At the Pierre Abou Khater Auditorium, the Faculty of Humanities’ (FH) Benedict XVI Endowed Chair of Religious, Cultural, and Philosophical Studies at Notre Dame University-Louaize (NDU) recently hosted a lecture series titled “Muslim/Christian Alliance for the Defense and Cultivation of the Family and the Land in Lebanon.” This three-year pilot project started in August 2022 and is set to be complete in 2025, aiming to foster interfaith cooperation and dialogue in an effort to better understand, and effectively respond to, various topics relevant to the Lebanese community, culture, and environment. Focusing on the solidarity of the family as it relates to the health and integrity of the ecosystem, this conference is the first step in exploring and expressing the interconnectedness between the family and the environment, emphasizing the role of gender and its ecological roots.
Professor Edward Alam, the Chair himself, set the stage for the first lecture of the program by referring to the 2019 Vatican document published by the Congregation of Catholic Education, titled “Male and Female He Created Them: Towards a Path of Dialogue on the Question of Gender Theory in Education.” The document presents a Christian anthropology in response to gender ideology, how it differs from gender science, and its increasing inclusion in educational curricula. Alam extrapolated on these points and highlighted how mainstream gender ideology undermines the theological and metaphysical roots of Catholic teachings on men and women, instead creating an atomized expression of identity rather than encouraging the inherent wholeness of the person.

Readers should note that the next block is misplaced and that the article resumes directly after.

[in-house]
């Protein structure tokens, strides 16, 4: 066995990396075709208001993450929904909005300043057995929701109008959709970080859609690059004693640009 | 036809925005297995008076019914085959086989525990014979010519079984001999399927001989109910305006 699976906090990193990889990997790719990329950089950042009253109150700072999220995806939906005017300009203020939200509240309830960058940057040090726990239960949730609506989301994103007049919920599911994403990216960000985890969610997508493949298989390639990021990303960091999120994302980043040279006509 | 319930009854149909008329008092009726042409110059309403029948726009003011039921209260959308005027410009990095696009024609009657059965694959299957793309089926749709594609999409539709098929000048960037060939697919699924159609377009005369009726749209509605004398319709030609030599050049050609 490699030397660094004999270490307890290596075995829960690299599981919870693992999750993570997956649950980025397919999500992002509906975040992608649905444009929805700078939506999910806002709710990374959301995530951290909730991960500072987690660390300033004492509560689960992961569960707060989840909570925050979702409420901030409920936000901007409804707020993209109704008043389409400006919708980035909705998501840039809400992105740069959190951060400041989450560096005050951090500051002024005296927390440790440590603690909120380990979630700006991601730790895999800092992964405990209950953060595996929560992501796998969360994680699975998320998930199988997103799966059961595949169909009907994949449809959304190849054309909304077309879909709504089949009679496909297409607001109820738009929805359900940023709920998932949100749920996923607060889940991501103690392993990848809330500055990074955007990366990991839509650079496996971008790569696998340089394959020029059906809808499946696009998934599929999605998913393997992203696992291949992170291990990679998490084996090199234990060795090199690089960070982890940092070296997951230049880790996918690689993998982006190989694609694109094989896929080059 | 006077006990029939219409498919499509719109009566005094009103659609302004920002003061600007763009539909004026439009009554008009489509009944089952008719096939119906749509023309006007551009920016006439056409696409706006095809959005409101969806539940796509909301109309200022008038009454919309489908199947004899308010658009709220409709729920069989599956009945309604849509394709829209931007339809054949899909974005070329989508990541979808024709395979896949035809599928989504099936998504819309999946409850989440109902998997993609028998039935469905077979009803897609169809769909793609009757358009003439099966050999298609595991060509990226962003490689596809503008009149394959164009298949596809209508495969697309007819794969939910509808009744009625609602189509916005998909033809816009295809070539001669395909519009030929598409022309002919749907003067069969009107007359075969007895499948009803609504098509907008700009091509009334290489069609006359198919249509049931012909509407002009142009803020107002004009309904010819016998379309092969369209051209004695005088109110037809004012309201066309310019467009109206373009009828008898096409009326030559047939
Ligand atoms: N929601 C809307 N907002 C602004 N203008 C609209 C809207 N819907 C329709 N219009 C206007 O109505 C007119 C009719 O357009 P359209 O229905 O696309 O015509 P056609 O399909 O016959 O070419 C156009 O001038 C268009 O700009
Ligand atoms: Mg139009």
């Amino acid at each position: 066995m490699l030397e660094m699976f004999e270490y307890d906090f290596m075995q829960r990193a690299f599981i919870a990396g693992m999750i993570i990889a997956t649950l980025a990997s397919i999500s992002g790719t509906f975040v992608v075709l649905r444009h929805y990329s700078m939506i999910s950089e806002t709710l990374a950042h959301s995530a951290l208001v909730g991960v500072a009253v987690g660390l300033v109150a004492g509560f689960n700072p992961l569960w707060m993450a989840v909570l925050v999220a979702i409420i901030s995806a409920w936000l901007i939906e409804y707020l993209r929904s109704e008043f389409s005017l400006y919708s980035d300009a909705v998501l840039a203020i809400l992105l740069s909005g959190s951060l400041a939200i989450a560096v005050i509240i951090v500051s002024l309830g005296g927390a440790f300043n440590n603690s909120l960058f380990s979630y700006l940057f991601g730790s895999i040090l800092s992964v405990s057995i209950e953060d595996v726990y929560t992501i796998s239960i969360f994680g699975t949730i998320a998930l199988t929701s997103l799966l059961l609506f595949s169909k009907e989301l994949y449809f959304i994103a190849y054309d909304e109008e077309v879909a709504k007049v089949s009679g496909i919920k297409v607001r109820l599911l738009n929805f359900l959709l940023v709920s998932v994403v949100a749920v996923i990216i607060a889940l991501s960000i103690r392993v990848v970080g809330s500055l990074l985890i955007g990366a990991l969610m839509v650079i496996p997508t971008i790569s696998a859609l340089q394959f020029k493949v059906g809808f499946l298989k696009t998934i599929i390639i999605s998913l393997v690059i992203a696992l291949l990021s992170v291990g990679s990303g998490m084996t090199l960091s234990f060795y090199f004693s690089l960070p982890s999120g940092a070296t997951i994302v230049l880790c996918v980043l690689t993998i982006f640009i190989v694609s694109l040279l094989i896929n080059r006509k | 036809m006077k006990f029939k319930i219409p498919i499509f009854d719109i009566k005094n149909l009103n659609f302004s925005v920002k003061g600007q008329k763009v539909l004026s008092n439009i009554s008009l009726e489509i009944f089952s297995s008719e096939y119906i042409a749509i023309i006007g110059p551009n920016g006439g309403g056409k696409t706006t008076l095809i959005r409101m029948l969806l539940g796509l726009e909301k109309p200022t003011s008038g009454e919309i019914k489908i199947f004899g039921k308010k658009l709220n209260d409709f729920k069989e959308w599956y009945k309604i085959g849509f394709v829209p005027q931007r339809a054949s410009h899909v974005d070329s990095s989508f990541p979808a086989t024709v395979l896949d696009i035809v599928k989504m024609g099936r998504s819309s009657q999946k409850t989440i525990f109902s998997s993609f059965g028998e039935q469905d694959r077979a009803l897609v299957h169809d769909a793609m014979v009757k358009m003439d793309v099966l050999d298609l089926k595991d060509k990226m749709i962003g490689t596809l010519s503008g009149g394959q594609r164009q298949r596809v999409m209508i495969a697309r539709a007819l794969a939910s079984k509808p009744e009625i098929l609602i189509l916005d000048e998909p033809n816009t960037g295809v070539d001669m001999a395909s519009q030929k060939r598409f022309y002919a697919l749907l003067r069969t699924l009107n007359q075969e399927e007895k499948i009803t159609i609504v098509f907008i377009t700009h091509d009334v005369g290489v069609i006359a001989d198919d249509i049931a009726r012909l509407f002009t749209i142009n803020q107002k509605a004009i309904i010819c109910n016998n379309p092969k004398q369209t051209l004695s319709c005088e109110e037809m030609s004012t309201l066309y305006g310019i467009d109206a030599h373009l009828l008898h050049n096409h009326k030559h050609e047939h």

Guest Speaker Dr. Hosn Abboud then presented her paper, “A Muslim Woman’s Scholarly Reading of ‘Male and Female He Created Them.’” Abboud drew on her work and research on the Virgin Mary in the Qur’an, drawing parallels between motherhood, nature, the womb, and the earth. Her conclusion brought attention to modern technology’s role in immersing younger generations into the virtual world, a pivotal development in facilitating a disembodied experience of one’s identity, hence the youth’s attraction to gender ideology as a relatable concept.
Ending the conference was the scholar, Professor Youssef Rahme, whose presentation, “The Weather of the Future: Heat Waves, Extreme Storms, and other Scenes from a Climate-Changed Planet,” reflected upon the consequences of a changing climate. In an open-floor discussion, Rahme and the audience grappled with the question of when and whether coordinated global efforts to curb climate change would come into full effect and successfully meet their goals. Alam related the topic to the Biblical analogy of the task of cultivating masculinity and femininity as it corresponds to the task of cultivating the garden, inspired by Genesis.
Further seminars will be hosted over the course of the year, the most imminent under the following titles:
January 2023: “Signs on the Earth: Islam, Modernity, and the Climate Crisis” by NDU Alumna, Crystelle Saleh.
February 2022: “Catholic Social Teaching and Sustainable Development: Lebanon’s Untapped Wellspring” by Abbot Semaan Abou Abdou, Vice President for Finance and Administration.
March 2023: “Deep Ecology for the 21st Century” by Dr. Pauline Aad, Associate Professor at the Faculty of Natural and Applied Sciences.